The congregation helps sponsor Pastor Andy Hinderlie, his wife Barbara and their two children Michael and Kristian now based in Madagascar, through the ELCA Division for Global Mission. For more information about the Hinderlies, you can view their website at
“As I write this I am sitting at the Arusha Cultural Center where for the price of a cup of coffee or tea you can get access to their free wifi internet unless, of course, it happens to be a day or several days when the network is down, or if it’s at our house when the mobile modem called “the Stick” doesn’t connect or the electricity is out for half a day. How dependent we have become upon the internet as well as so many other things of life and yet how much of the world doesn’t even know what Wireless Internet is because a basic human need is not always available: education. In August and September here in East Africa schools started up again and students donned their blue and whites or pink and whites or other school colors, gathered their notebooks and pencils and other school required paraphernalia and if lucky and with resources were picked up by a school bus or driven by their parents to school. The vast majority, however, will walk or hitch a ride to their school, which may be miles from their home. The costs of education are not always visible yet they are there from tuition fees to the books to “Special fees”. These costs are often above the ability of the average parent to cover. In some cases individual students costs may be covered by a local or international patron but in many the students and families may have to look to other means and one way is through their churches.
“In Ethiopia many are helped by the Mekana Yesus Church or EECMY through programs such as the Orphans Program in Nekempte that gives children who may have one parent or guardian but who are otherwise without support the opportunity for education and even housing. One family that received such aid had one child who was the recipient but even so the whole family benefited to some extent and without it the mother said they would not be able to even live an only hoped that her other children would also get the opportunity. And in talking with many of the children I learned that despite their difficult situations, they all had dreams of something more whether it was becoming a doctor, truck driver or teacher not one saw their future as empty.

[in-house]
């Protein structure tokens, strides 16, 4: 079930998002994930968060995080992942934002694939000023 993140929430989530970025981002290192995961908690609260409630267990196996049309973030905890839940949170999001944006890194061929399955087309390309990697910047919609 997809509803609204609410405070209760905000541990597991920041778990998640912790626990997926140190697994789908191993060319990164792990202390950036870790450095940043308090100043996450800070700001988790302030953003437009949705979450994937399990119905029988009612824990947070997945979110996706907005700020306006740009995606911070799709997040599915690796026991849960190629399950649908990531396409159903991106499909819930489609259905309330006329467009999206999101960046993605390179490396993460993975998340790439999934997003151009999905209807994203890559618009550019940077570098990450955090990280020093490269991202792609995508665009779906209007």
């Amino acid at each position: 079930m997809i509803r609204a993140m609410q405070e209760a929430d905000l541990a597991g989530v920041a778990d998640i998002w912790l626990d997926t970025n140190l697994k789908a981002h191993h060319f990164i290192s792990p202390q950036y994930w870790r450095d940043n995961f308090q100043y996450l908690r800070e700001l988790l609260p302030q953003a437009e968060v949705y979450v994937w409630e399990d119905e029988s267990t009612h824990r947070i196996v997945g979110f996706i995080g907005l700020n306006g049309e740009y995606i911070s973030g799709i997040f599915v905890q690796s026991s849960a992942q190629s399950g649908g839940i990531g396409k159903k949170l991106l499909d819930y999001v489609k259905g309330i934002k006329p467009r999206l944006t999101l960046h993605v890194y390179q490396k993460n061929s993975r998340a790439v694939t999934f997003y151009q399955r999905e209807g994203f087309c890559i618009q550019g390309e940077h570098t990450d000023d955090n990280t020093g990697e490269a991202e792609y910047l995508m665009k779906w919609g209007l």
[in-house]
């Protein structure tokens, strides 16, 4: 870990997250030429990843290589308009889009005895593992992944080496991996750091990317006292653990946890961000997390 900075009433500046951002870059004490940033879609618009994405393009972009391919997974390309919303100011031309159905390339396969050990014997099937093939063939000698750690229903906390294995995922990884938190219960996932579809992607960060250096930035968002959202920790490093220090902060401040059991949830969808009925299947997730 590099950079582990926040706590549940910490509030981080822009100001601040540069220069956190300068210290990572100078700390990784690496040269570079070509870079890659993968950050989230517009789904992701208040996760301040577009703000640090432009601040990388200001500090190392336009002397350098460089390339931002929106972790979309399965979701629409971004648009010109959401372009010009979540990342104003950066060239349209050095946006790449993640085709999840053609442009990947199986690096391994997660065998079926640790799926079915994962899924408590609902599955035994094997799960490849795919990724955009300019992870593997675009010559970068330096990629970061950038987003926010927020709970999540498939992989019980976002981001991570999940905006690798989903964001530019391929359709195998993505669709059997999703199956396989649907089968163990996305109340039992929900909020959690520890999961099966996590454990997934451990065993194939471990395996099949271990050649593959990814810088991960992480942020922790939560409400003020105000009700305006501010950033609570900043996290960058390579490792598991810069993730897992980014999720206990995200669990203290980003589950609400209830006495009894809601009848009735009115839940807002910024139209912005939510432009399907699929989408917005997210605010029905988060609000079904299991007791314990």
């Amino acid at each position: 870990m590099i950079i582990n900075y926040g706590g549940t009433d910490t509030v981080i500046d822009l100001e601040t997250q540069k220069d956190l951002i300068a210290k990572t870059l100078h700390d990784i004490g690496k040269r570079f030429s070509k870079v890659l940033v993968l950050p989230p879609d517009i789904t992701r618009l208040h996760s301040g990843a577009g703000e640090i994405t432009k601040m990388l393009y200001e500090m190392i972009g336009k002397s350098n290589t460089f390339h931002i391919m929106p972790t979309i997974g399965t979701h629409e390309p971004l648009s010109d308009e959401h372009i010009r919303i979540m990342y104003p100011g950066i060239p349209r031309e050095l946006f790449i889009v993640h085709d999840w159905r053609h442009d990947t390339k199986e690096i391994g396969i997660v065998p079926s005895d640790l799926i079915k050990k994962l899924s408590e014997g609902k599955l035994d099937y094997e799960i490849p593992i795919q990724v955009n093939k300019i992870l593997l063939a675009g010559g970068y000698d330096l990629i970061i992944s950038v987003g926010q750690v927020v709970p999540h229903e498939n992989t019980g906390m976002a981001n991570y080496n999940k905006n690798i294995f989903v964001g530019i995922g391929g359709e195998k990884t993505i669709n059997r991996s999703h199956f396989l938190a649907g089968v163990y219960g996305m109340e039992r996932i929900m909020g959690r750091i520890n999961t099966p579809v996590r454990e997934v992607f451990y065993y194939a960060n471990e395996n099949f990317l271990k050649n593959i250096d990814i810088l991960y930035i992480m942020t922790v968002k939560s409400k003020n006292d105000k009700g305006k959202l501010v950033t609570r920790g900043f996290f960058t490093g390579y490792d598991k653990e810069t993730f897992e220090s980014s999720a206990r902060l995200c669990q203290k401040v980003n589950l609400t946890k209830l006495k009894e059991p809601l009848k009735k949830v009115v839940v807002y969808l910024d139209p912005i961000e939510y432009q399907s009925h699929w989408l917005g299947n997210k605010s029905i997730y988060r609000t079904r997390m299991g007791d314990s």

“The Kenya Evangelical Lutheran Church provides tuition assistance based on need to its members via small scholarships that enables children to attend junior high school and even high school in some cases where otherwise there would be no possibility. One Masai father told me that during the dry season he can only get about $5-10 for a cow which isn’t enough to pay school fees so that without the assistance his child could not have gone to school. The young man is studying to be a veterinarian and plans to come back to his home area to work, his studies have changed his father’s ideas on how to raise cattle and even about the benefits of boiling milk to stop the spread of TB. Another recipient said she would not have been able to consider going to be a doctor if the initial help had not been there. And this isn’t a free ride, if their a parent then they must contribute a percentage of the fees as well. Another said he would wish that he could hug the donors for the help that he received for this children’s assistance. All I met were grateful for as many said, “now my child has a future.”
“In Rwanda I visited a school being built that even now is being used to teach young people, supported by the Lutheran Church of Rwanda, it will have dormitories in order to provide a place for children to board and the hope will be that the school will be able to support itself. Innovative in its own right, they use solar power as part of their way to make a green and low cost school. The director of the school is Robin Strickler, an ELCA missionary.
“What do all these church programs have in common? One name: The Evangelical Lutheran Church in America. Thank you for your continued support of us and our work and the ELCA. Keeping you in our thoughts and prayers and looking forward to being able to see many of you in the summer of 2012, blessings and peace.”